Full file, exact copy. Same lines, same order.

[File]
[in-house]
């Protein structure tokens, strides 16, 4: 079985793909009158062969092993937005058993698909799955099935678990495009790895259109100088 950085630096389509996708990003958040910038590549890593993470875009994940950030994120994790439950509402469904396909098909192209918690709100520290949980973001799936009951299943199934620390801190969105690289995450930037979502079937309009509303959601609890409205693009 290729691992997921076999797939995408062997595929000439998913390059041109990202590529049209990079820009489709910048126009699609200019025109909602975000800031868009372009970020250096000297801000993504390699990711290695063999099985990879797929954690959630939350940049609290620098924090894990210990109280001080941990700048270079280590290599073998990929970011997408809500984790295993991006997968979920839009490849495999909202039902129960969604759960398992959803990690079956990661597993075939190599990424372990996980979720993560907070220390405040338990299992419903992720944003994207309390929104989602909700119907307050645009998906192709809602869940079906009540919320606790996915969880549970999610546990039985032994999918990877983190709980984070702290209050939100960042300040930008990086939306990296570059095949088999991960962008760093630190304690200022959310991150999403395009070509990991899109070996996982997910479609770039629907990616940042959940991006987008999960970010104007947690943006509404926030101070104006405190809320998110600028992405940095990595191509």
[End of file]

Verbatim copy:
[in-house]
């Protein structure tokens, strides 16, 4: 079985793909009158062969092993937005058993698909799955099935678990495009790895259109100088 950085630096389509996708990003958040910038590549890593993470875009994940950030994120994790439950509402469904396909098909192209918690709100520290949980973001799936009951299943199934620390801190969105690289995450930037979502079937309009509303959601609890409205693009 290729691992997921076999797939995408062997595929000439998913390059041109990202590529049209990079820009489709910048126009699609200019025109909602975000800031868009372009970020250096000297801000993504390699990711290695063999099985990879797929954690959630939350940049609290620098924090894990210990109280001080941990700048270079280590290599073998990929970011997408809500984790295993991006997968979920839009490849495999909202039902129960969604759960398992959803990690079956990661597993075939190599990424372990996980979720993560907070220390405040338990299992419903992720944003994207309390929104989602909700119907307050645009998906192709809602869940079906009540919320606790996915969880549970999610546990039985032994999918990877983190709980984070702290209050939100960042300040930008990086939306990296570059095949088999991960962008760093630190304690200022959310991150999403395009070509990991899109070996996982997910479609770039629907990616940042959940991006987008999960970010104007947690943006509404926030101070104006405190809320998110600028992405940095990595191509």